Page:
Hosparus Acquires Baptist Health Deaconess Hospice

Hosparus Health has acquired Baptist Health Deaconess Hospice in Madisonville, Kentucky, for an undisclosed sum. The organization is a service of Baptist Health Deaconess health system.

Founded in 1978, Hosparus Health’s 600 employees and 500 volunteers provide care for more than 10,000 patients annually, including hospice, medical care, palliative medicine, mental health and bereavement services.

“We have successfully partnered with Baptist Health Deaconess-Madisonville to ensure that care continues seamlessly for all patients,” Hosparus CEO David Cook said in a statement. “Our team is hard at work to provide a smooth transition for all patients and families, and we are excited to welcome nearly all of the current Baptist Health Deaconess Hospice employees to the Hosparus Health family.”

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Hosparus CEO David Cook

Baptist Health Deaconess Hospice launched in 1993, initially branded as Green River Hospice. It currently serves six Kentucky counties.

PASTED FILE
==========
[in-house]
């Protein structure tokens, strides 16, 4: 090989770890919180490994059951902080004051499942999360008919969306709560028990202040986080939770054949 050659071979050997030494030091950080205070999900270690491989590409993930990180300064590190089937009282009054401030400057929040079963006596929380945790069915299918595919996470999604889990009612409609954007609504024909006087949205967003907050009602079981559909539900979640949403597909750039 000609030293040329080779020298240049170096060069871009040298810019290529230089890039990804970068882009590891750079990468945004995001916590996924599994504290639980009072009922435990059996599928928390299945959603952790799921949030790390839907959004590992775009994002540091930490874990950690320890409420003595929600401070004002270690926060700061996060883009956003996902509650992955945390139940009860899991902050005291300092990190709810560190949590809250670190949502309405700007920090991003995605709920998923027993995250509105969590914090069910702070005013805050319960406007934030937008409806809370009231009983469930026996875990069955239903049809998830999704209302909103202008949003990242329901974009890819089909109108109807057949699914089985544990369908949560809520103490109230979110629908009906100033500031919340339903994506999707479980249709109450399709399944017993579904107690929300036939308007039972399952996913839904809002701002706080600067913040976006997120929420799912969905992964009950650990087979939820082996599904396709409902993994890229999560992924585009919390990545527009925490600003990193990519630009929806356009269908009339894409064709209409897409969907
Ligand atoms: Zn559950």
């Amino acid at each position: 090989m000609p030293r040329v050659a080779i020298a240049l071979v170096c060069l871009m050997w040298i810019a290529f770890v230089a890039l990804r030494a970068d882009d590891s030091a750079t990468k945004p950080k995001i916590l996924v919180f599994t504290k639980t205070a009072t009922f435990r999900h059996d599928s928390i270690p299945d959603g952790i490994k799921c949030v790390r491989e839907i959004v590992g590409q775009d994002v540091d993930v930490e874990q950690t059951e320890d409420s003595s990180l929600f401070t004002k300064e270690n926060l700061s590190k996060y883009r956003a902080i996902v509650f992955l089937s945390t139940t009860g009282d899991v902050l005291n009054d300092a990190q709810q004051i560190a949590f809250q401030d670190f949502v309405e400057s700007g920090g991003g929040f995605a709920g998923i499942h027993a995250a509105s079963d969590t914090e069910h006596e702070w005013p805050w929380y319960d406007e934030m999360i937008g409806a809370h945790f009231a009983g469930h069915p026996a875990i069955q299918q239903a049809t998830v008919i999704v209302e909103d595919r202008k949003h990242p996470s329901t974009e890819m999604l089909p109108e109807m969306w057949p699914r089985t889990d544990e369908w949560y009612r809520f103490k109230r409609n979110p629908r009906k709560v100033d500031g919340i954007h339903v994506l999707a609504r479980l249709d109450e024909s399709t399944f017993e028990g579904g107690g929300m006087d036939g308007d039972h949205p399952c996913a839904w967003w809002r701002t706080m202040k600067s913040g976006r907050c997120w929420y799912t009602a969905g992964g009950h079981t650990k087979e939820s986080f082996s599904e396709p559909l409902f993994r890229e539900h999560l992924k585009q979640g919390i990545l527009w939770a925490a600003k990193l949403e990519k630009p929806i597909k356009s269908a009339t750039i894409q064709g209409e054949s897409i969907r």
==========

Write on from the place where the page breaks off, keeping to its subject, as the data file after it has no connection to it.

In 2021, more than 22,000 Medicare decedents elected hospice care in Kentucky. California had the highest number that year with upwards of 156,000 and Alaska had the lowest at 1,122 patients.

About 17% of the Commonwealth of Kentucky’s 4.5 million population is 65 or older.


“Nearly all of the current staff will continue in their roles, ensuring a team of familiar faces to continue providing the compassionate care for which they are known,” Alisa Coleman, president of Baptist Health Deaconess Madisonville president, said in a press release. “With the depth of resources offered by Hosparus Health, the team will be well-positioned to continue prioritizing patient comfort, dignity and well-being.”

Hosparus, a nonprofit, also operates two subsidiaries, Pallitus Health Partners — a palliative care provider — and Care Guide Partners, which earlier this year applied for a PACE license from the U.S. Centers for Medicare & Medicaid Services (CMS).

Pending CMS approval, the new PACE center will open in Elizabethtown, Kentucky.

“I was interested in PACE services just because of the similarity that it has to hospice care and the need that it fills, often for some of the poor folks in a community. Because most of the individuals accessing PACE are going to be Medicare and Medicaid beneficiaries,” Cook told Hospice News in January. “A lot of times you find that they don’t have an option to stay at home, because they can’t afford to bring in support systems or pay for private sitters, and they end up going to a nursing home.”

Also, in December of last year, the organization cut the ribbon on a $1.7 million community center, as well as a new grief center in July 2022.

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